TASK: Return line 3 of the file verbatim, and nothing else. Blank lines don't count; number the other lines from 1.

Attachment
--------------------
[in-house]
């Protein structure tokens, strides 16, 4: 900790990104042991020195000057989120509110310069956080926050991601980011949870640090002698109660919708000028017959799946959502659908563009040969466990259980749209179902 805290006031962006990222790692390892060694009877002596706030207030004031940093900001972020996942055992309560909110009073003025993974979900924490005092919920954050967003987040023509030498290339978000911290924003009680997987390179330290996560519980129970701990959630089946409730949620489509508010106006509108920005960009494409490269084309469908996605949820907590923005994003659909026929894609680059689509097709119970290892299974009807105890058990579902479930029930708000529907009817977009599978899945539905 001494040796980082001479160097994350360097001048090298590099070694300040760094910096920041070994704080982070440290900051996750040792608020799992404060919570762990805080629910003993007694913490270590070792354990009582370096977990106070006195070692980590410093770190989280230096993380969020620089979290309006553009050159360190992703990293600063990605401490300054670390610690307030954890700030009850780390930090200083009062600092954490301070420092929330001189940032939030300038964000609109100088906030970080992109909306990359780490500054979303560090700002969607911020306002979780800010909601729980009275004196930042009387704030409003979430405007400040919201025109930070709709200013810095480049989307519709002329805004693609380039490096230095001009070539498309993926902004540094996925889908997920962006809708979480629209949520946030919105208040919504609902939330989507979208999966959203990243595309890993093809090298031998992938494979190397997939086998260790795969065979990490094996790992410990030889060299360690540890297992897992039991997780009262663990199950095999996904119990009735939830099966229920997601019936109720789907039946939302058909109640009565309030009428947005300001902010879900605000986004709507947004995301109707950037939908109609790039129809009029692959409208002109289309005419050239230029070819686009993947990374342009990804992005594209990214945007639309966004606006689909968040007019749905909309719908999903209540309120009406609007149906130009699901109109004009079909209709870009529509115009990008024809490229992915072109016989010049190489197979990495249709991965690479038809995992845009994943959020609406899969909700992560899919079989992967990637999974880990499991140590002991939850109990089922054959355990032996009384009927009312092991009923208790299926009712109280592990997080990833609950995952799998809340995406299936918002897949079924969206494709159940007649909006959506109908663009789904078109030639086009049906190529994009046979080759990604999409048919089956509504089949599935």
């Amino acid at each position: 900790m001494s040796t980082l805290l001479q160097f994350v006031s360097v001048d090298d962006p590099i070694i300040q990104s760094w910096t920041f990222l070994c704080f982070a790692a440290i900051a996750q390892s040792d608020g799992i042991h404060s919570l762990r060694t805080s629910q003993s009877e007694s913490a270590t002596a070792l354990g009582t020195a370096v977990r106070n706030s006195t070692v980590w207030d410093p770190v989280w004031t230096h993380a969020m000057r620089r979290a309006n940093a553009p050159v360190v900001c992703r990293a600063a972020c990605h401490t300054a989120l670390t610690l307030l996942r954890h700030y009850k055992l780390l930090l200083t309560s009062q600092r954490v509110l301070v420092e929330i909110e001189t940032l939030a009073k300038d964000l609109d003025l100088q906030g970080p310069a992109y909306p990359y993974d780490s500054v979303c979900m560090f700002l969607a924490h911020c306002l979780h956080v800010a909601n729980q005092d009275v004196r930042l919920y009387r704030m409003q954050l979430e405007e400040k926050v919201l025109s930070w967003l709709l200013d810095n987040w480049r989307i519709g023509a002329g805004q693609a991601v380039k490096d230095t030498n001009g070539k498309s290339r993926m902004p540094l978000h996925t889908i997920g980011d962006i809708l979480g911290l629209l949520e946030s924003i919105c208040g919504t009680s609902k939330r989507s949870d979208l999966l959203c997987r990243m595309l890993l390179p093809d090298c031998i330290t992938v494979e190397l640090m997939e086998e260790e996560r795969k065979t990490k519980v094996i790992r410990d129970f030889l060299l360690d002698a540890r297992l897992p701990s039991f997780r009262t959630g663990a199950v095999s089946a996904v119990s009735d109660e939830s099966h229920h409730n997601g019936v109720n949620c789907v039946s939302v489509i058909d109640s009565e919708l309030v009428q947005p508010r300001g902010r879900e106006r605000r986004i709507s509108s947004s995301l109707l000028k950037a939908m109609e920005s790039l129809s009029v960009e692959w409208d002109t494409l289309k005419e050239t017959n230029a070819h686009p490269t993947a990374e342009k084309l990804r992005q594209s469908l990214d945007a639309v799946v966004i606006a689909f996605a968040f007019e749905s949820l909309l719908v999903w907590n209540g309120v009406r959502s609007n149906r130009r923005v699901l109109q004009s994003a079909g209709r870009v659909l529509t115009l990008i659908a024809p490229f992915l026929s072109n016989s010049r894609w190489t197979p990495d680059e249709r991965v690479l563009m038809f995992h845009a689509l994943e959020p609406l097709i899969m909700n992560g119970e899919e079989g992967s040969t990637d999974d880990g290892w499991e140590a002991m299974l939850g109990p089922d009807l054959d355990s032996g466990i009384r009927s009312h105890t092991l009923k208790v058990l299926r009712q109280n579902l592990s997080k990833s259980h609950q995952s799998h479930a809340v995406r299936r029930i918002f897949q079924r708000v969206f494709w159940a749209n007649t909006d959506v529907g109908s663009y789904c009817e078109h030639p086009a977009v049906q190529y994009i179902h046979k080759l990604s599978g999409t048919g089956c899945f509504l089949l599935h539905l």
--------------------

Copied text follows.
């Amino acid at each position: 900790m001494s040796t980082l805290l001479q160097f994350v006031s360097v001048d090298d962006p590099i070694i300040q990104s760094w910096t920041f990222l070994c704080f982070a790692a440290i900051a996750q390892s040792d608020g799992i042991h404060s919570l762990r060694t805080s629910q003993s009877e007694s913490a270590t002596a070792l354990g009582t020195a370096v977990r106070n706030s006195t070692v980590w207030d410093p770190v989280w004031t230096h993380a969020m000057r620089r979290a309006n940093a553009p050159v360190v900001c992703r990293a600063a972020c990605h401490t300054a989120l670390t610690l307030l996942r954890h700030y009850k055992l780390l930090l200083t309560s009062q600092r954490v509110l301070v420092e929330i909110e001189t940032l939030a009073k300038d964000l609109d003025l100088q906030g970080p310069a992109y909306p990359y993974d780490s500054v979303c979900m560090f700002l969607a924490h911020c306002l979780h956080v800010a909601n729980q005092d009275v004196r930042l919920y009387r704030m409003q954050l979430e405007e400040k926050v919201l025109s930070w967003l709709l200013d810095n987040w480049r989307i519709g023509a002329g805004q693609a991601v380039k490096d230095t030498n001009g070539k498309s290339r993926m902004p540094l978000h996925t889908i997920g980011d962006i809708l979480g911290l629209l949520e946030s924003i919105c208040g919504t009680s609902k939330r989507s949870d979208l999966l959203c997987r990243m595309l890993l390179p093809d090298c031998i330290t992938v494979e190397l640090m997939e086998e260790e996560r795969k065979t990490k519980v094996i790992r410990d129970f030889l060299l360690d002698a540890r297992l897992p701990s039991f997780r009262t959630g663990a199950v095999s089946a996904v119990s009735d109660e939830s099966h229920h409730n997601g019936v109720n949620c789907v039946s939302v489509i058909d109640s009565e919708l309030v009428q947005p508010r300001g902010r879900e106006r605000r986004i709507s509108s947004s995301l109707l000028k950037a939908m109609e920005s790039l129809s009029v960009e692959w409208d002109t494409l289309k005419e050239t017959n230029a070819h686009p490269t993947a990374e342009k084309l990804r992005q594209s469908l990214d945007a639309v799946v966004i606006a689909f996605a968040f007019e749905s949820l909309l719908v999903w907590n209540g309120v009406r959502s609007n149906r130009r923005v699901l109109q004009s994003a079909g209709r870009v659909l529509t115009l990008i659908a024809p490229f992915l026929s072109n016989s010049r894609w190489t197979p990495d680059e249709r991965v690479l563009m038809f995992h845009a689509l994943e959020p609406l097709i899969m909700n992560g119970e899919e079989g992967s040969t990637d999974d880990g290892w499991e140590a002991m299974l939850g109990p089922d009807l054959d355990s032996g466990i009384r009927s009312h105890t092991l009923k208790v058990l299926r009712q109280n579902l592990s997080k990833s259980h609950q995952s799998h479930a809340v995406r299936r029930i918002f897949q079924r708000v969206f494709w159940a749209n007649t909006d959506v529907g109908s663009y789904c009817e078109h030639p086009a977009v049906q190529y994009i179902h046979k080759l990604s599978g999409t048919g089956c899945f509504l089949l599935h539905l």